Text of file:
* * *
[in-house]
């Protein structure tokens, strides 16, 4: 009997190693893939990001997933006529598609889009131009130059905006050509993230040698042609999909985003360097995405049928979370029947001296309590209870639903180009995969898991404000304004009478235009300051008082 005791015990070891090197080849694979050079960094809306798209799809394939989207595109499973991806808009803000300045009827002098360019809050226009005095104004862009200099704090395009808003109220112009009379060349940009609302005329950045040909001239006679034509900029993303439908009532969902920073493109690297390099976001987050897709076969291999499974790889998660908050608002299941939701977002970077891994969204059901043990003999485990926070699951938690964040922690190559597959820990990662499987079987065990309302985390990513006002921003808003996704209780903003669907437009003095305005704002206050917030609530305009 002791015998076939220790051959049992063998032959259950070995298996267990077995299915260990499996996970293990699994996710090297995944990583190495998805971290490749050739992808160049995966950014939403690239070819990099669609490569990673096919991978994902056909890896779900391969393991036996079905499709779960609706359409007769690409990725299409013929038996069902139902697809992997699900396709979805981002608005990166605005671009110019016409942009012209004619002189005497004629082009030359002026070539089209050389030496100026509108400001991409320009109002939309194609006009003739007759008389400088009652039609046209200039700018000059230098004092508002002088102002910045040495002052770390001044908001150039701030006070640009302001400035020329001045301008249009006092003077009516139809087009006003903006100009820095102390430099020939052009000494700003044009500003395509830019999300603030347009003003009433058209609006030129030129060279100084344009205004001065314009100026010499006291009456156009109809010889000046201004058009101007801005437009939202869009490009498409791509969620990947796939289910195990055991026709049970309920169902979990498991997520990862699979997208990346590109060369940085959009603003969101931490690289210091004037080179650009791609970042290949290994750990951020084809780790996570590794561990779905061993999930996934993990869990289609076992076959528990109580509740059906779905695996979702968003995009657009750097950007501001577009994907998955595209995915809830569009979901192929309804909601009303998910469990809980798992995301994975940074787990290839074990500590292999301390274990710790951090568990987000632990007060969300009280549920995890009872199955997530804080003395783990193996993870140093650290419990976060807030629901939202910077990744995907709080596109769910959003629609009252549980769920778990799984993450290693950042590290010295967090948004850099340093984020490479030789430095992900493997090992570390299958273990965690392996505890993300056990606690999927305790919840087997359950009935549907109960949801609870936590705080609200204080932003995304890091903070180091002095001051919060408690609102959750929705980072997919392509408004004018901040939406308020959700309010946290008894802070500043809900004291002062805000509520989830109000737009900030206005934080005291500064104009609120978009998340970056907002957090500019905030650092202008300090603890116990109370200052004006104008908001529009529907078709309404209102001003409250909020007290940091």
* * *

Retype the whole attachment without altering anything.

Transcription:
[in-house]
């Protein structure tokens, strides 16, 4: 009997190693893939990001997933006529598609889009131009130059905006050509993230040698042609999909985003360097995405049928979370029947001296309590209870639903180009995969898991404000304004009478235009300051008082 005791015990070891090197080849694979050079960094809306798209799809394939989207595109499973991806808009803000300045009827002098360019809050226009005095104004862009200099704090395009808003109220112009009379060349940009609302005329950045040909001239006679034509900029993303439908009532969902920073493109690297390099976001987050897709076969291999499974790889998660908050608002299941939701977002970077891994969204059901043990003999485990926070699951938690964040922690190559597959820990990662499987079987065990309302985390990513006002921003808003996704209780903003669907437009003095305005704002206050917030609530305009 002791015998076939220790051959049992063998032959259950070995298996267990077995299915260990499996996970293990699994996710090297995944990583190495998805971290490749050739992808160049995966950014939403690239070819990099669609490569990673096919991978994902056909890896779900391969393991036996079905499709779960609706359409007769690409990725299409013929038996069902139902697809992997699900396709979805981002608005990166605005671009110019016409942009012209004619002189005497004629082009030359002026070539089209050389030496100026509108400001991409320009109002939309194609006009003739007759008389400088009652039609046209200039700018000059230098004092508002002088102002910045040495002052770390001044908001150039701030006070640009302001400035020329001045301008249009006092003077009516139809087009006003903006100009820095102390430099020939052009000494700003044009500003395509830019999300603030347009003003009433058209609006030129030129060279100084344009205004001065314009100026010499006291009456156009109809010889000046201004058009101007801005437009939202869009490009498409791509969620990947796939289910195990055991026709049970309920169902979990498991997520990862699979997208990346590109060369940085959009603003969101931490690289210091004037080179650009791609970042290949290994750990951020084809780790996570590794561990779905061993999930996934993990869990289609076992076959528990109580509740059906779905695996979702968003995009657009750097950007501001577009994907998955595209995915809830569009979901192929309804909601009303998910469990809980798992995301994975940074787990290839074990500590292999301390274990710790951090568990987000632990007060969300009280549920995890009872199955997530804080003395783990193996993870140093650290419990976060807030629901939202910077990744995907709080596109769910959003629609009252549980769920778990799984993450290693950042590290010295967090948004850099340093984020490479030789430095992900493997090992570390299958273990965690392996505890993300056990606690999927305790919840087997359950009935549907109960949801609870936590705080609200204080932003995304890091903070180091002095001051919060408690609102959750929705980072997919392509408004004018901040939406308020959700309010946290008894802070500043809900004291002062805000509520989830109000737009900030206005934080005291500064104009609120978009998340970056907002957090500019905030650092202008300090603890116990109370200052004006104008908001529009529907078709309404209102001003409250909020007290940091």